HC Deb 24 August 1886 vol 308 cc370-2
DR. TANNER (Cork Co., Mid)

asked the First Lord of the Admiralty, Whether it is a fact that, since the 29th of last month, 50 men have been discharged from the new dock works at Haulbowline; how many years the present works have been in progress; at what date the works were first sanctioned; when, or about what time, is there any reasonable expectation of the works being completed; whether the principal dock is proportionately adequate for the reception of any of the first, second, or even third class ships of war in the Royal Navy; for what particular class of vessels are the docks intended; whether stone cutters are obliged to be employed to re-cut stones which failed to fit after being landed at Haulbowline; and if so, who is to blame; whether the boats in use for the purpose of conveying the shore labourers to and from the works would be seaworthy in tempestuous weather; whether four shipwrights, who have been employed in keeping these boats in good repair, have received notice of discharge; whether the skilled labour of shipwrights is necessary for securing the safety of the men working beneath at the river entrance to the docks; whether they have been constantly employed in making and repairing the waggons in daily use; and, whether, bearing in mind the great depression, the times, and the cheapness of labour, the Admiralty will advocate the re-employment of the men discharged, and the pressing forward of the works to completion?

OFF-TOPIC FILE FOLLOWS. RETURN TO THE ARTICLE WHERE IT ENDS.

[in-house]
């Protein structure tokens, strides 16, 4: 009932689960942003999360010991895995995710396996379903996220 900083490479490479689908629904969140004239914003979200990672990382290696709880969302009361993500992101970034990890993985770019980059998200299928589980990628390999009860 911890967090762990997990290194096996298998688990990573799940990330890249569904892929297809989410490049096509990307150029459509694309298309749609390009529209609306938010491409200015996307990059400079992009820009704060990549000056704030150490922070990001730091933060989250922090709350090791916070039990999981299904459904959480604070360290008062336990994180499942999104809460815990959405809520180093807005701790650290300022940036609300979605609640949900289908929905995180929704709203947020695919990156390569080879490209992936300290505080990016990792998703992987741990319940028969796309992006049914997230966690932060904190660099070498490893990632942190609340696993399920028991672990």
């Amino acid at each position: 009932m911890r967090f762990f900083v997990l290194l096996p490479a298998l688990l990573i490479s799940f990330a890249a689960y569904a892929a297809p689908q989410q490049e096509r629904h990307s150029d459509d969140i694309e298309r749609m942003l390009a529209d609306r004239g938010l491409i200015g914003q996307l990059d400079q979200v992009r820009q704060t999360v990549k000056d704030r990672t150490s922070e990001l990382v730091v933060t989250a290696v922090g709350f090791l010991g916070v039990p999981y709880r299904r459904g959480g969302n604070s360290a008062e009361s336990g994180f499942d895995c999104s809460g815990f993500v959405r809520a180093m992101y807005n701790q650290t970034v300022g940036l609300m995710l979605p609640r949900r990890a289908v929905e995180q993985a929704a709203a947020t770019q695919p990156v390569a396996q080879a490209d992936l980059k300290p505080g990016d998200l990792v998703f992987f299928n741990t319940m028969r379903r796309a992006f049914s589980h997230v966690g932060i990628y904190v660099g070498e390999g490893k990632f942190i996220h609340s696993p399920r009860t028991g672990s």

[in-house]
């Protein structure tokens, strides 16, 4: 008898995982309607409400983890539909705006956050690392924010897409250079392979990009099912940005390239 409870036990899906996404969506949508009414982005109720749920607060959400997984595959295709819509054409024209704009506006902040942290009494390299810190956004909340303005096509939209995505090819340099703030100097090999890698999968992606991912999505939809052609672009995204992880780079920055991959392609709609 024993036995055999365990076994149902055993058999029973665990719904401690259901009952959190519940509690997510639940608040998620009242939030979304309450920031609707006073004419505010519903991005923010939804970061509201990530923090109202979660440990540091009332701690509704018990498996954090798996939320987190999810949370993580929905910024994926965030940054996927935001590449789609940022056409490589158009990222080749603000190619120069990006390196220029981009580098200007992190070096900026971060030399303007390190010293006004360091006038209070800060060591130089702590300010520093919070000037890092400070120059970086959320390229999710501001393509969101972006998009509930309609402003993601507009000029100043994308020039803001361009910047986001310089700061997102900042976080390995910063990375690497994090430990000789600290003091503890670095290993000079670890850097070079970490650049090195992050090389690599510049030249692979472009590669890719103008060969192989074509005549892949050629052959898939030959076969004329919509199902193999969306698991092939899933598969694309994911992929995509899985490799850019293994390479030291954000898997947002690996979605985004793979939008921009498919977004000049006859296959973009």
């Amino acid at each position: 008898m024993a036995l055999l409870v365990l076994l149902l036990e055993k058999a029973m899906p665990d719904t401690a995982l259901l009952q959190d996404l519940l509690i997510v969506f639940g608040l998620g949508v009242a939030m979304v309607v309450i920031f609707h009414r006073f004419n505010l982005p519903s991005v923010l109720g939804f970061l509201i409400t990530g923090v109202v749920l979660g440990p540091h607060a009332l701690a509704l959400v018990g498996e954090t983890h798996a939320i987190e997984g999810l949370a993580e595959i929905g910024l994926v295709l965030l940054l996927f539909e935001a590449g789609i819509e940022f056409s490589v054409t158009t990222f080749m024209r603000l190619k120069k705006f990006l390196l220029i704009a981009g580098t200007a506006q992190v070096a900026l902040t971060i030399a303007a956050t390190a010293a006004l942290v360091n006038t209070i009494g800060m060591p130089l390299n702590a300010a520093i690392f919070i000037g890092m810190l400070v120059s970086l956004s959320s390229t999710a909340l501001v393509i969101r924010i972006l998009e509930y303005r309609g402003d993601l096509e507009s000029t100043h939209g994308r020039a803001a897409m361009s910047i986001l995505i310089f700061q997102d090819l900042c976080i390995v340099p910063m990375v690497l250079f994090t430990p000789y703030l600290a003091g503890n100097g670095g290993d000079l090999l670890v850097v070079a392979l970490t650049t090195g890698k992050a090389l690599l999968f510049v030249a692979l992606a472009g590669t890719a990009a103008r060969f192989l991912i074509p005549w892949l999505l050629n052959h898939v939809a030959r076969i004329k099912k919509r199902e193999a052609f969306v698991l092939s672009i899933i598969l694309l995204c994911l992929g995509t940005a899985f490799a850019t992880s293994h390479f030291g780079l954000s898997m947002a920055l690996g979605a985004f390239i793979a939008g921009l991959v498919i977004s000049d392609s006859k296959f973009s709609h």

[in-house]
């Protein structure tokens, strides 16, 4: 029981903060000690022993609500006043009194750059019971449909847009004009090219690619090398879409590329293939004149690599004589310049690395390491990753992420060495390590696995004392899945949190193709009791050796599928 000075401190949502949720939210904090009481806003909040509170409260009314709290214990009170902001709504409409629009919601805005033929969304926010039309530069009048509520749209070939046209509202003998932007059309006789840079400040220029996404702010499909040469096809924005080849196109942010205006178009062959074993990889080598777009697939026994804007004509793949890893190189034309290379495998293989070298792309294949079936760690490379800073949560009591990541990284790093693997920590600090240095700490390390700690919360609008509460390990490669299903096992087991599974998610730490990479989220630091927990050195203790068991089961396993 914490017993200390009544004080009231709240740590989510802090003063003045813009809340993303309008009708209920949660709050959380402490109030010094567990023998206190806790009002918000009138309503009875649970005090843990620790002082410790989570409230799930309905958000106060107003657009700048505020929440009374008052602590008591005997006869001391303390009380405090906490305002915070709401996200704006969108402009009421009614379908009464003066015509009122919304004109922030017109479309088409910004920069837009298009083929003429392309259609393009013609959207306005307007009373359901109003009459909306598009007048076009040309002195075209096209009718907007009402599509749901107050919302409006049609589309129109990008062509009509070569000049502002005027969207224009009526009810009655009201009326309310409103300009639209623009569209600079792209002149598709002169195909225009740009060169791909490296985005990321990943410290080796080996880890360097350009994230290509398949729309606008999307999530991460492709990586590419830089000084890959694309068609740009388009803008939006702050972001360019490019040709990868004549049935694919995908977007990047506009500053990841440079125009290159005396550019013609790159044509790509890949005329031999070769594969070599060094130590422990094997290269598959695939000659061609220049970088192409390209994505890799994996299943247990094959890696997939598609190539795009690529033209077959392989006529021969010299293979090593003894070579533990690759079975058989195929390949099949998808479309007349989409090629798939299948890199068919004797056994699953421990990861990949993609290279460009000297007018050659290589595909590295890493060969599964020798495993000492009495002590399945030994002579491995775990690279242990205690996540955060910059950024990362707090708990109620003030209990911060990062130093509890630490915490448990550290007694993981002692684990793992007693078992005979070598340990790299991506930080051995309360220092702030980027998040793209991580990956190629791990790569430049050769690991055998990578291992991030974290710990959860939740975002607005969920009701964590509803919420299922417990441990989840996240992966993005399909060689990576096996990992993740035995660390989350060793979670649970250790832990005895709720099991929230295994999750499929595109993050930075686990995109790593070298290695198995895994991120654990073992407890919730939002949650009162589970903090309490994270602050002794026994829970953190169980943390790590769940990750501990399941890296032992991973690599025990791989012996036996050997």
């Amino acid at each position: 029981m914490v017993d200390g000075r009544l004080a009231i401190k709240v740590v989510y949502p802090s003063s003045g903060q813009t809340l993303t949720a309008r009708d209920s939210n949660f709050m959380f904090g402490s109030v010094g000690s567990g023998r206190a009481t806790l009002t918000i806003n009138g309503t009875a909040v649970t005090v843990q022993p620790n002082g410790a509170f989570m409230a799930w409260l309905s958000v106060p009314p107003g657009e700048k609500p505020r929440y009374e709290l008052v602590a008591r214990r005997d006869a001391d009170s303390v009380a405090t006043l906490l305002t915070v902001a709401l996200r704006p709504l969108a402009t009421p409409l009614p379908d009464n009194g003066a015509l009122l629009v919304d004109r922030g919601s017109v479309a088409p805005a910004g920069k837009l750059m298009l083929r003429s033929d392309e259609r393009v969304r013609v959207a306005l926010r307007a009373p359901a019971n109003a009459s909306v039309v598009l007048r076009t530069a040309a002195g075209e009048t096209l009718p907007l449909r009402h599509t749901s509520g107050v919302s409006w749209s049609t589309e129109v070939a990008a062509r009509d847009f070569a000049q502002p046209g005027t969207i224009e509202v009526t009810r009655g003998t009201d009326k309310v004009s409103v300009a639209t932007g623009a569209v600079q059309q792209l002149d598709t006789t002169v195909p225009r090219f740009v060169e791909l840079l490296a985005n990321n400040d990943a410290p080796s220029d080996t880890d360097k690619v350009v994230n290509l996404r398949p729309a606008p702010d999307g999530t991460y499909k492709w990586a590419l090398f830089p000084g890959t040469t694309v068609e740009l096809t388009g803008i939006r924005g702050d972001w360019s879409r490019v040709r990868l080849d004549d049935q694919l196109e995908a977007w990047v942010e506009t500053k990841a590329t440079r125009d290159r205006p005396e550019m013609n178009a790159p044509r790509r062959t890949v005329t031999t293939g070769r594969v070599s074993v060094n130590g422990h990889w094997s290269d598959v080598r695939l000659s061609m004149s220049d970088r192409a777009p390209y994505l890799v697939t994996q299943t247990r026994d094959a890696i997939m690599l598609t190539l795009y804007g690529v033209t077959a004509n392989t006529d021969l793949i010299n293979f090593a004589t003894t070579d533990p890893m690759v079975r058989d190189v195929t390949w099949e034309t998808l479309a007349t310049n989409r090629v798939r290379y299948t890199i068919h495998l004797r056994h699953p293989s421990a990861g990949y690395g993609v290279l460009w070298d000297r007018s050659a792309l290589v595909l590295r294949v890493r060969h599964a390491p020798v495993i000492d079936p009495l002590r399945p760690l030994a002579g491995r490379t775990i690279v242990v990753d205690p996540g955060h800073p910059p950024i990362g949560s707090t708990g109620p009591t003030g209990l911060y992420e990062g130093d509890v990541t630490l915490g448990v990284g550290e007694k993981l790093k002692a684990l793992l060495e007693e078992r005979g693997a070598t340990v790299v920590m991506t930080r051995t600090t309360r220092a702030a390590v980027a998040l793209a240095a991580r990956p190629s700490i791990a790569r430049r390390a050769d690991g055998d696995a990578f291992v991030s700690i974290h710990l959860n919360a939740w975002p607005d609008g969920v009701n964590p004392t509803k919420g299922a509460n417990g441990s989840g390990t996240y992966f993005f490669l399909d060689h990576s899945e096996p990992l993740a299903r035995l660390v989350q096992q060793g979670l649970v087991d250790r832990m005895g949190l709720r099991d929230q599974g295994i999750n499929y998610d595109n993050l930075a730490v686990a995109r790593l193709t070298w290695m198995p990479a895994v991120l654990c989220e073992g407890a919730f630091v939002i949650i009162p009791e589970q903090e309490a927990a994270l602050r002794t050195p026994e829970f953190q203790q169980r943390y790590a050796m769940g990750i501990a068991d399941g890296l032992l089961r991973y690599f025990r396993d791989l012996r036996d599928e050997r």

(who replied) said: Only four men have been discharged since July 29 from the dock works at Haulbowline. The present works have been 21 years in progress, having been sanctioned in 1865. They will be completed in 1888. The dock is adequate for the reception of the ships intended—namely, first-class ships of the Royal Navy, including the Inflexible. The stone in stock is cut to meet alterations in plan, not defects in stone delivered, and no blame attaches to anyone. The boats are maintained in good order for the service required. Of four shipwrights under notice of discharge only one was employed on these boats. Shipwrights are not required for securing the safety of the men working at the river entrance. They have not been constantly employed in making or repairing waggons, but may have occasionally so worked. The works are being completed as fast as the annual grant will allow; but as they are drawing to a close there is no other course open but gradually to discharge the workmen when they are no longer required.


asked if the discharge of the shipwrights was not constantly arising, and that they were men whose services were required to preserve the lives of the men engaged in the works?


said, only one shipwright was required for the boats. If any complaint could be brought and substantiated he would take care that it was attended to.


gave Notice that he should raise the question again upon the Estimates.